5 things to know about living in Needham

News Needham Heights
From farms to mills to industry to knitters to high tech, Needham has come a long way through the years. (Pictured: the historic Townsend House)
From farms to mills to industry to knitters to high tech, Needham has come a long way through the years. (Pictured: the historic Townsend House) Wikimedia Commons / Magicpiano

When colonists first came to Needham in the 1600s they tried to farm, fairly unsuccessfully given the town’s poor soil. But as the years progressed, Needham’s industry transformed from poor farming to mills opening along the Charles River through the 18th century.

There was a growth of industry through the 19th century, which included the William Carter Company that made knitted underwear and other goods, and continuing through the 20th century. In fact, in the mid-1850s, during the time Back Bay was being turned from a swamp to a neighborhood, the landfill was obtained from Needham.

After WWII, tech firms came to the area and in combination with great schools, and better access to Boston, Needham became the residential community it is today.

1. You’ll live in…

A house being restored on Warren Street. Barbara Jones is a Needham contractor who has started a business aimed at saving older homes from being torn down and replaced by McMansions. Little Pink Houses was able to save and resell one older house and is now working on a second. —Suzanne Kreiter / Globe staff

… in a community that cares about historic homes. Needham’s Historical Commission has an “Inventory of Historic Homes,’’ which are subject to a six-month demolition delay.

In fact, one local woman founded Little Pink Houses, which is a mission to save historic homes in Needham, The Boston Globe reported. Other groups in town have followed suit to encourage people to buy old homes and fix them up, as opposed to just tearing them down.

2. You’ll pay…

… less than the surrounding suburbs. The Zillow Home Value Index puts the median home value for Needham at $790,800, compared to about $1,157,200 in Wellesley and $967,300 in Dover. Similarly to most places in the area, median home values have gone up 5 percent in the past year and are expected to rise 1.4 percent within the next year.

For $700,000 to $800,000 you can get a single-family home with around 2,000 square feet. The WalkScore in town is well below average at a 37, so a car is pretty necessary.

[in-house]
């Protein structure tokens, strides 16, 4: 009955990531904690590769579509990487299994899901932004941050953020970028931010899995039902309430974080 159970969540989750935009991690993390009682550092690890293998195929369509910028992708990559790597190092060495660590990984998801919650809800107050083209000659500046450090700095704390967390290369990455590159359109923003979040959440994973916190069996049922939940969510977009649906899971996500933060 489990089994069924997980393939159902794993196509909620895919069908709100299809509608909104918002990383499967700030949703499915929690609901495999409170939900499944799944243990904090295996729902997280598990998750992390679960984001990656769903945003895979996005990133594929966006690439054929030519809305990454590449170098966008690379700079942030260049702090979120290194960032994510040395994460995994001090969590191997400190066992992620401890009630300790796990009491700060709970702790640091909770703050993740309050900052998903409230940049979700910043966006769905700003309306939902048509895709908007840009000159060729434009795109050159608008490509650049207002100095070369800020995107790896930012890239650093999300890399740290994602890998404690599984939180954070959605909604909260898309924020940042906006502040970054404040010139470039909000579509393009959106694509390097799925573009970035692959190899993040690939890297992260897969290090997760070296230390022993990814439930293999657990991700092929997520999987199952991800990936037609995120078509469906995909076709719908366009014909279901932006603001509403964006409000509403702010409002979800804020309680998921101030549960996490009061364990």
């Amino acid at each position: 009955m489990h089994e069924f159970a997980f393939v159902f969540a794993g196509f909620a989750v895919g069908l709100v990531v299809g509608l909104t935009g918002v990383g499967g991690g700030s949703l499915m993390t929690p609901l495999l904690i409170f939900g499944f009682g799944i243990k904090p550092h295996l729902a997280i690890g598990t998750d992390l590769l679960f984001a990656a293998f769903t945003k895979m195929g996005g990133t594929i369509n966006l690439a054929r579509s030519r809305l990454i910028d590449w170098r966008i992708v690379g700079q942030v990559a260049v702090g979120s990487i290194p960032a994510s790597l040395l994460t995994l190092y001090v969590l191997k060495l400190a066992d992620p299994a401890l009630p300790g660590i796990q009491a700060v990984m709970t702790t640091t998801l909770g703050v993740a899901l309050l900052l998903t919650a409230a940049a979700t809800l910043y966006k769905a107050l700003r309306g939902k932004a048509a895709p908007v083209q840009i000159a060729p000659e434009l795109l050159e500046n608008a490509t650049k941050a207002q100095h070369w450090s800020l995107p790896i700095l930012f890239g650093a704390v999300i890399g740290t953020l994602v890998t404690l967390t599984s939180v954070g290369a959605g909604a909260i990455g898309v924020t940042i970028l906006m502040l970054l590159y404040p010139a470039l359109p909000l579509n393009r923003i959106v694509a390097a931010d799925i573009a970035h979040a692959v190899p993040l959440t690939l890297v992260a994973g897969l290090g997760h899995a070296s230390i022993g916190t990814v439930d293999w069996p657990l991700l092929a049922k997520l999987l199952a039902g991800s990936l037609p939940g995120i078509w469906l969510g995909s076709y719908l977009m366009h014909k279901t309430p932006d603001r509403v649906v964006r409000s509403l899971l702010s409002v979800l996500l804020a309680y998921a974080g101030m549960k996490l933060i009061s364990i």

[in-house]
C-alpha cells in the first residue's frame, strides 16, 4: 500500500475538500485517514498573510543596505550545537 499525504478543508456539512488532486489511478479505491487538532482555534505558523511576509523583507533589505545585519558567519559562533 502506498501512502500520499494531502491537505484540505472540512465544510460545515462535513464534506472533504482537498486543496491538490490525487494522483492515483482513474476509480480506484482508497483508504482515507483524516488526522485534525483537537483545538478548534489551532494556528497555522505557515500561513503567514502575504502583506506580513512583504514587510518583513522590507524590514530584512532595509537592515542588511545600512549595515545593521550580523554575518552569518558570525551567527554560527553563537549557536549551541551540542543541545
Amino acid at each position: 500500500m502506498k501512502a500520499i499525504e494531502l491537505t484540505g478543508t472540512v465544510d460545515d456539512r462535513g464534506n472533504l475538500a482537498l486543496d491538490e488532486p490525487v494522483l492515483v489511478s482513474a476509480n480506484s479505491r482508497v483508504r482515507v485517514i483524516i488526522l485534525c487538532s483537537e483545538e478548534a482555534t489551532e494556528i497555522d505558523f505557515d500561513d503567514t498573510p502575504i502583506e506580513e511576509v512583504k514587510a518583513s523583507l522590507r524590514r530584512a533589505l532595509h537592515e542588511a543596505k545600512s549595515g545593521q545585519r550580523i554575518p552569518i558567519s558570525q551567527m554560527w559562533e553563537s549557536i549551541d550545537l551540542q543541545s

3. You’ll hang out…

People kayak on the Charles River on the Newton / Needham line. —Bill Greene / The Boston Globe

… at the Charles River Peninsula. Though the Charles runs through many Greater Boston towns, in Needham the river makes a 180-degree turn, which has created a peninsula and a 20-acre open field.

Zach Sundberg, owner of Needham Bowlaway, in his candlepin bowling alley. —Lane Turner/Globe Staff

For those that want to stay inside, you can head to Needham Bowlaway for candlepin bowling or go to Glass, Arts & More, where you (and/or your kids) can take art classes and learn to craft glass.

If an afternoon of shopping strikes your fancy, two local shops made it on to the TripAdvisor list of best things to do: Taylor’s Stationery, Inc. and Architrave.

Spicy cabbage soup with Maine shrimp from Sweet Basil in Needham. —Bill Greene / The Boston Globe

When you are hungry there are plenty of options. Ranked first on Yelp is Sweet Basil, a small Italian restaurant in Needham center, but there are a number of other bistros, sandwich shops, and local restaurants to grab a bite.

4. Your kids will…

Needham High School students leave school at the end of the day. —Bill Greene / The Boston Globe

… go to some top-rated schools. Almost every school in town receives an 8 or 9 on the 1-10 GreatSchools rating, including Needham High School, which scored a 9.

There are also plenty of family-friendly activities around town, including The Kid’s Place, which has parties and many art classes, including paint and pottery.

5. You’ll love…

Needham Town Hall. —Wikimedia Commons / Magicpiano

… the Great Hall Concert Series. The Great Hall Performance Foundation, Inc., a nonprofit that focuses on historic preservation and performance arts in Needham’s public schools, puts on a four concert series each year with artists from the pop, folk, classical, and jazz genres. The concerts are in Needham Town Hall.

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